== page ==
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UC will update Native American repatriation policies in accordance with AB 2836

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Gov. Jerry Brown signed Assembly Bill 2836 into law Thursday. It will reform the University of California's repatriation process for Native American cultural property. (Daily Bruin file photo)

Gov. Jerry Brown signed Assembly Bill 2836 into law Thursday. It will reform the University of California's repatriation process for Native American cultural property. (Daily Bruin file photo)

The University of California will adapt its repatriation policies for Native American cultural property found on UC campuses to increase transparency and communication.

Gov. Jerry Brown signed Assembly Bill 2836, which aims to improve the UC’s repatriation procedures, into law Thursday. Repatriation describes the process of returning the remains and belongings of Native Americans to their original communities.

The bill will create a systemwide repatriation oversight committee, require greater consultation of the Native American Heritage Commission and implement two future audits to ensure compliance. The NAHC identifies and catalogs Native American cultural resources, including important objects and sites.

Students across the UC advocated for AB 2836 and said they think the bill emphasizes accountability and respect in one of California’s most prominent institutions.

Jeike Meijer, the external vice president for local affairs in UC Santa Barbara’s student government, said she and other UC EVP’s organized a lobby day in Sacramento to promote the bill. Meijer is also a student of indigenous descent.

She added that people from at least five UC campuses advocated for the bill at the lobby day, speaking to legislators and the appropriations committee.

Some contend UC repatriation has been disorganized in the past, varying widely across different campuses and often failing to return remains and other cultural property. Jamie Kennerk, an advocate for the bill and the Undergraduate Students Association Council external vice president.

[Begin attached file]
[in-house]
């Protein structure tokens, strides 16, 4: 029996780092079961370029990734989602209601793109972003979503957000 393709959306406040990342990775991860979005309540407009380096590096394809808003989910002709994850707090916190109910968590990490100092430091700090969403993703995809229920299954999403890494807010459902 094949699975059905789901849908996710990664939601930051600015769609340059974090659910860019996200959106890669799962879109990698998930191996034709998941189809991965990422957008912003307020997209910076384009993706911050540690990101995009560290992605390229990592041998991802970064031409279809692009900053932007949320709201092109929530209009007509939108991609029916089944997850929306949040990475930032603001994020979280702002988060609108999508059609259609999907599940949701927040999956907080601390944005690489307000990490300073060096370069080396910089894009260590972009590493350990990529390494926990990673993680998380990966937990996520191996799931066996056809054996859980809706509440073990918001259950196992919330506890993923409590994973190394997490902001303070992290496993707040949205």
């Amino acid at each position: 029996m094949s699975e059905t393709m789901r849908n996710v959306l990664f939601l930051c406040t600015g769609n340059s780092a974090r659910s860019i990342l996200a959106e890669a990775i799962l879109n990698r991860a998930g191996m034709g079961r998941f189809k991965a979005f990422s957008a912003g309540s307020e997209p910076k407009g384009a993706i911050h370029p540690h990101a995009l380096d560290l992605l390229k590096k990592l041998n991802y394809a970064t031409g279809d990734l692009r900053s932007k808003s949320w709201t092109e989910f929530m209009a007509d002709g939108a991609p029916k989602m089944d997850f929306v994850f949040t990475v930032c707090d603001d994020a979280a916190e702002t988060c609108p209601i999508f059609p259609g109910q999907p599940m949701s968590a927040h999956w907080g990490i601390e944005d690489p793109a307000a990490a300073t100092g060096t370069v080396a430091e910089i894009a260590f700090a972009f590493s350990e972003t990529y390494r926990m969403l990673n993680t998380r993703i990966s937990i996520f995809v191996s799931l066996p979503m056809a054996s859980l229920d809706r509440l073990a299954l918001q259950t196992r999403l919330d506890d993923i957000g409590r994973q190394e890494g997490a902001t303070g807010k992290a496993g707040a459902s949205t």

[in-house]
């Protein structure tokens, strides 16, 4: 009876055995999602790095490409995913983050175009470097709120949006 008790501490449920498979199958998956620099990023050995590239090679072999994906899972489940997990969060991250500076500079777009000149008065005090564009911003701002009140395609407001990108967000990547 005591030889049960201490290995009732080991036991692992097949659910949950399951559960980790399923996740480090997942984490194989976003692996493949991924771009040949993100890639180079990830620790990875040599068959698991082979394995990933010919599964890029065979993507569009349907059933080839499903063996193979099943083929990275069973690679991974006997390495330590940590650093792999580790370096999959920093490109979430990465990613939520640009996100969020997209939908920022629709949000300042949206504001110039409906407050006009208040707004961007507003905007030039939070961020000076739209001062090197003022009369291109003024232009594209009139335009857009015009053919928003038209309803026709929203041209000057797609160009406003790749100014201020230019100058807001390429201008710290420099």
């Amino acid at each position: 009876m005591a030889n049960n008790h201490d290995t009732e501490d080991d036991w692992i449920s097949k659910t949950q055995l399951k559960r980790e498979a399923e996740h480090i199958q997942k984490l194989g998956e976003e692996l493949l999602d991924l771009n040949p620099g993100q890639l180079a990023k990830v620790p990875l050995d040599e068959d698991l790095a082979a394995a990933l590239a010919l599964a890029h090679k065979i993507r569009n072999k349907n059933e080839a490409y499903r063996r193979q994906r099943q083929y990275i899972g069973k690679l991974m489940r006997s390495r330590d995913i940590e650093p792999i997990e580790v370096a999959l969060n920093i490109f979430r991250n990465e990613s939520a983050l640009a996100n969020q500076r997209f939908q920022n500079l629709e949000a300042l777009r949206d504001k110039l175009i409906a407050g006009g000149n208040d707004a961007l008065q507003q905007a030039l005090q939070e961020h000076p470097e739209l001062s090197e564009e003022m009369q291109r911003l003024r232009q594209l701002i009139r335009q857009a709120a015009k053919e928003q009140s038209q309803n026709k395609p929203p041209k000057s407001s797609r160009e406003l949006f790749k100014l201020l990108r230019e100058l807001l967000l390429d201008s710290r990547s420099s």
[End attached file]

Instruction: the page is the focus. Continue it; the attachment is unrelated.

“The bill addresses discrepancies we’ve seen across the UC in regards to repatriation,” Kennerk said. “For example, UC Berkeley has one of the largest collections of native remains in the country.”

Kennerk, who is of indigenous descent, added she thinks it is disrespectful to deny communities the remains of their members and their belongings.

“I think it’s disgusting,” Kennerk said. “You would never do that with any other group … It’s a lack of respect to native bodies.”

Angela Riley, the chair of UCLA’s Committee on Repatriation and a law professor, said in an emailed statement she thinks UCLA has sought to live up to the obligations of the Native American Graves Protection and Repatriation Act, a piece of human rights legislation under U.S. federal law that protects the repatriation process on federal and federal-funded land.

She said she feels UCLA has been very successful in its repatriation efforts under NAGPRA because UCLA works to maintain close and open relationships with affected tribes.

“We have very few sets of human remains in our custody, owing in large part to a successful repatriation and reburial of a couple of years ago of more than two thousand ancestors,” Riley said.

Jaime Geronimo Vela, an anthropology Ph.D. student of indigenous descent, said he is concerned that it will be difficult to enforce the bill.

“It’s great on paper, but now you have to enforce it. A lot of these things, when they’re a rider in a bill, they don’t receive any notice,” Vela said. “The public doesn’t hear about it.”

Riley said the UC system is reviewing its repatriation policies to ensure transparency in repatriation decisions. UC President Janet Napolitano met with the bill’s authors to ensure that the bill will satisfy the concerns of tribal members.

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Morris is the 2018-2019 assistant News editor for the campus politics beat. She was previously a writer for the campus politics beat. She is also a second-year global studies student at UCLA.

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